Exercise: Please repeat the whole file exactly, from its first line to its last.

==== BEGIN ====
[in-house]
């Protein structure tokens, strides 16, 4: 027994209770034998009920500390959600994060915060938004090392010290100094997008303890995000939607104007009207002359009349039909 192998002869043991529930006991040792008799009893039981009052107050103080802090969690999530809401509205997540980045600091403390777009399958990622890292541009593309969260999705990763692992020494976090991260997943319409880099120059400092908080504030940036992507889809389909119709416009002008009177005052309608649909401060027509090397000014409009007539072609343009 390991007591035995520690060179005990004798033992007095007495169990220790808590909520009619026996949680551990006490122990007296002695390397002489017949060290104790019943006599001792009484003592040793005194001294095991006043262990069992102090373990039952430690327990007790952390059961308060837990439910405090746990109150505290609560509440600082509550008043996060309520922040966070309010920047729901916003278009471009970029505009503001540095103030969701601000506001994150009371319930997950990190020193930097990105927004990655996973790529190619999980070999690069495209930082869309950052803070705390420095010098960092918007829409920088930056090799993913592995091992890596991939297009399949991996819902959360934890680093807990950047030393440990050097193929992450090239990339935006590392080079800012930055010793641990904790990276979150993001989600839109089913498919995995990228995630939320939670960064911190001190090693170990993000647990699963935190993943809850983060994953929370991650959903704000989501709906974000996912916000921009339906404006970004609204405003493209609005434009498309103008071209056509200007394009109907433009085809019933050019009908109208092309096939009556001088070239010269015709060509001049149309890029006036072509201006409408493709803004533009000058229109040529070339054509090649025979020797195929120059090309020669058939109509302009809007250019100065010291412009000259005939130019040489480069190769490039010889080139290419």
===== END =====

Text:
[in-house]
């Protein structure tokens, strides 16, 4: 027994209770034998009920500390959600994060915060938004090392010290100094997008303890995000939607104007009207002359009349039909 192998002869043991529930006991040792008799009893039981009052107050103080802090969690999530809401509205997540980045600091403390777009399958990622890292541009593309969260999705990763692992020494976090991260997943319409880099120059400092908080504030940036992507889809389909119709416009002008009177005052309608649909401060027509090397000014409009007539072609343009 390991007591035995520690060179005990004798033992007095007495169990220790808590909520009619026996949680551990006490122990007296002695390397002489017949060290104790019943006599001792009484003592040793005194001294095991006043262990069992102090373990039952430690327990007790952390059961308060837990439910405090746990109150505290609560509440600082509550008043996060309520922040966070309010920047729901916003278009471009970029505009503001540095103030969701601000506001994150009371319930997950990190020193930097990105927004990655996973790529190619999980070999690069495209930082869309950052803070705390420095010098960092918007829409920088930056090799993913592995091992890596991939297009399949991996819902959360934890680093807990950047030393440990050097193929992450090239990339935006590392080079800012930055010793641990904790990276979150993001989600839109089913498919995995990228995630939320939670960064911190001190090693170990993000647990699963935190993943809850983060994953929370991650959903704000989501709906974000996912916000921009339906404006970004609204405003493209609005434009498309103008071209056509200007394009109907433009085809019933050019009908109208092309096939009556001088070239010269015709060509001049149309890029006036072509201006409408493709803004533009000058229109040529070339054509090649025979020797195929120059090309020669058939109509302009809007250019100065010291412009000259005939130019040489480069190769490039010889080139290419």